April 13, 2012
Contact: Ken or Kate Gooderham, ASBPA executive directors -- (239) 489-2616
Harry Simmons, ASBPA president -- (910) 200-7867
Have a plan to keep waters clean
With federal funding in danger, communities need plan to maintain water quality
Any coastal professional will tell you that a key component of a healthy beach is healthy water. With that in mind, a proposed cut in federal funding to support better water quality warrants the attention of coastal communities around the country – either to fight for the funding to survive, or to plan for a Plan B if it doesn’t.
Right now, in many places along our nation’s coast the state takes the lead in monitoring the condition of the nearshore waters, through regular testing and watching what gets dumped offshore. Many of those states rely on funds funneled through the Environmental Protection Agency as authorized by the BEACH (which stands for Beaches Environmental Assessment and Coastal health) Act. The act, passed in 2000, pushed states to enact standards for “coastal recreational waters” and provided the carrot of grants ($110 million since the act was put in place) to monitor those standards once in place -- and to issue advisories if targeted pathogens rise about “healthy” levels.
But the current administration budget for FY 2013 cuts the $9.9 million required to fund the monitoring grants, leaving states on their own to continue funding. In a fiscal climate that sees many states struggling to maintain essential services, the expectation is that new funding to replace the lost federal support won’t be found – or won’t be enough to maintain adequate monitoring.
At a time when EPA estimates that 3.5 million people each year are sickened by bacteria found in beach waters, it is appalling that the agency itself says that having 1 in every 28 beachgoers come down with a gastrointestinal illness is OK. This means that less emphasis on clean water is not good news for coastal communities. It’s certainly not what someone planning a day at the beach this summer wants to hear – and beach-based businesses can tell you a host of horror stories about what happened to the local economy when their beach was shut down by an “unsafe waters” advisory.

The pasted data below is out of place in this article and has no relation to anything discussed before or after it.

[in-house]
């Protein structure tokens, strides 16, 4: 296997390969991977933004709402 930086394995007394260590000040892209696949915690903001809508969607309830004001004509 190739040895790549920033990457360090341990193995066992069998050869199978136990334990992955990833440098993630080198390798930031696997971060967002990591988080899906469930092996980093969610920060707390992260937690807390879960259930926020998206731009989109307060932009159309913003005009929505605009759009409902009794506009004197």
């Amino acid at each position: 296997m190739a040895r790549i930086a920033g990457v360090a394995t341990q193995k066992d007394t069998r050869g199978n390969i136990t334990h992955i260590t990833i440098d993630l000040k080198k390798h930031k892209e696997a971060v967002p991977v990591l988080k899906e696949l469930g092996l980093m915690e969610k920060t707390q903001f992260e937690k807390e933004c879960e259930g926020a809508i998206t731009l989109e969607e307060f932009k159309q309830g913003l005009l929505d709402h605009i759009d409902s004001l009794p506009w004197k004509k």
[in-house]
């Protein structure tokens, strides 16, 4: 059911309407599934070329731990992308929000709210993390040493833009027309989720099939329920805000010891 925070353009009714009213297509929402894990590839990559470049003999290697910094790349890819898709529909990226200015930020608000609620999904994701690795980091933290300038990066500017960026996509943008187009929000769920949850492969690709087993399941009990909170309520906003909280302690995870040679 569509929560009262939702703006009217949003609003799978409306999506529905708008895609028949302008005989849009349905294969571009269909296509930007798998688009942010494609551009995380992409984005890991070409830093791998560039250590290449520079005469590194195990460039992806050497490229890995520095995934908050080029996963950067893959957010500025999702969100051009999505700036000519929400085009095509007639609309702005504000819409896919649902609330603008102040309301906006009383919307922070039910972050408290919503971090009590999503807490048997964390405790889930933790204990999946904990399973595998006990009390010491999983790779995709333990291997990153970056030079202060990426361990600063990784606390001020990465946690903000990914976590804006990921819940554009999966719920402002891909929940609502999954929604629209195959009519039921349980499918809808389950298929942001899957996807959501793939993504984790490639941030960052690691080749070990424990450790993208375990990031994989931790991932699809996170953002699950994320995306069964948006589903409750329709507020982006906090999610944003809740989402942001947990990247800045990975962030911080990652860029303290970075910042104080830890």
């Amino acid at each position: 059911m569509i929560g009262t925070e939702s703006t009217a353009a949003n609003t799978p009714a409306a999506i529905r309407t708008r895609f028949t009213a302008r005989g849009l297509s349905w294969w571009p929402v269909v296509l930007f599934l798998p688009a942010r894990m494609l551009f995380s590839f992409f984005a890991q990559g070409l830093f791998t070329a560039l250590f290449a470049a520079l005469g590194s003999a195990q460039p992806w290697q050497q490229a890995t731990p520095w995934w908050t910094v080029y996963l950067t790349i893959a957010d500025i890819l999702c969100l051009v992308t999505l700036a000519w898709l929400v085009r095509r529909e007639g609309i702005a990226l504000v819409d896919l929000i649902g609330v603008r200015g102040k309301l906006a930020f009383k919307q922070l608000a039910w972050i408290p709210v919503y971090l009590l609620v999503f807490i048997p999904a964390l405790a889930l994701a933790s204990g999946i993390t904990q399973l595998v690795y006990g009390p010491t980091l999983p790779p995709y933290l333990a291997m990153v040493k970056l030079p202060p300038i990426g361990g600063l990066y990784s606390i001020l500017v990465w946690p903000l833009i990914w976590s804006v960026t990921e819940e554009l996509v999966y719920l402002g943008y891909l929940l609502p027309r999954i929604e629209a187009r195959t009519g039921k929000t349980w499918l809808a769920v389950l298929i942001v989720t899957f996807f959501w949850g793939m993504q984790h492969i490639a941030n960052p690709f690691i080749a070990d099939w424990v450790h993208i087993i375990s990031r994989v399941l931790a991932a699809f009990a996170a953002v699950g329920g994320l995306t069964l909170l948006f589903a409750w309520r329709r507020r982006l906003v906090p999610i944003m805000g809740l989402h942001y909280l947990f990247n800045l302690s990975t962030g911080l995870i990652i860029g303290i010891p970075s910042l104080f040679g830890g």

What can you do?
1) You can contact your Members of Congress and urge them to restore funding for the monitoring grants in the FY 2013 budget – assuming a budget is eventually passed (not a sure bet) and assuming that both money and consensus can be found to support it.
2) Talk to your state legislators to find a way to pick up the slack if the federal funding falls away, explaining that, say, one week of lost sales tax revenue from a closed beach might pay for a year’s worth of testing to ensure waters are clean (or to spot problems before they demand beach closures).
3) Make this a local issue, and tackle both the cause and effect. Work with coastal communities and beach business interests to show why local testing needs to be maintained even if the state or federal funds dry up. Even more important, raise the question of where the pollutants are coming from to see what you and your neighbors can do to clean up your own backyard. The solutions may not be simple, but doing nothing ensures that the problem will inevitably get worse – particularly as more people keep making the coast their destination to work, play and live.
There are a host of small steps that communities can undertake that, over time, can add up to some major improvements in stopping nearshore pollution. And, if your community has taken advantage of BEACH Act funds to monitor its waters, you might have a starting point in water quality from which to begin your research.
Good water quality is a crucial component of coastal management and keeping beaches (and the communities that rely on them) healthy. If the federal funds can be found to keep the BEACH Act alive, good; if not, coastal communities need to be ready with an alternative -- soon.
# # #
ABOUT ASBPA: Founded in 1926, the ASBPA promotes the integration of science, policies and actions that maintain, protect and enhance the coasts of America. For more information on ASBPA, go to www.asbpa.org, facebook or www.twitter.com/asbpa.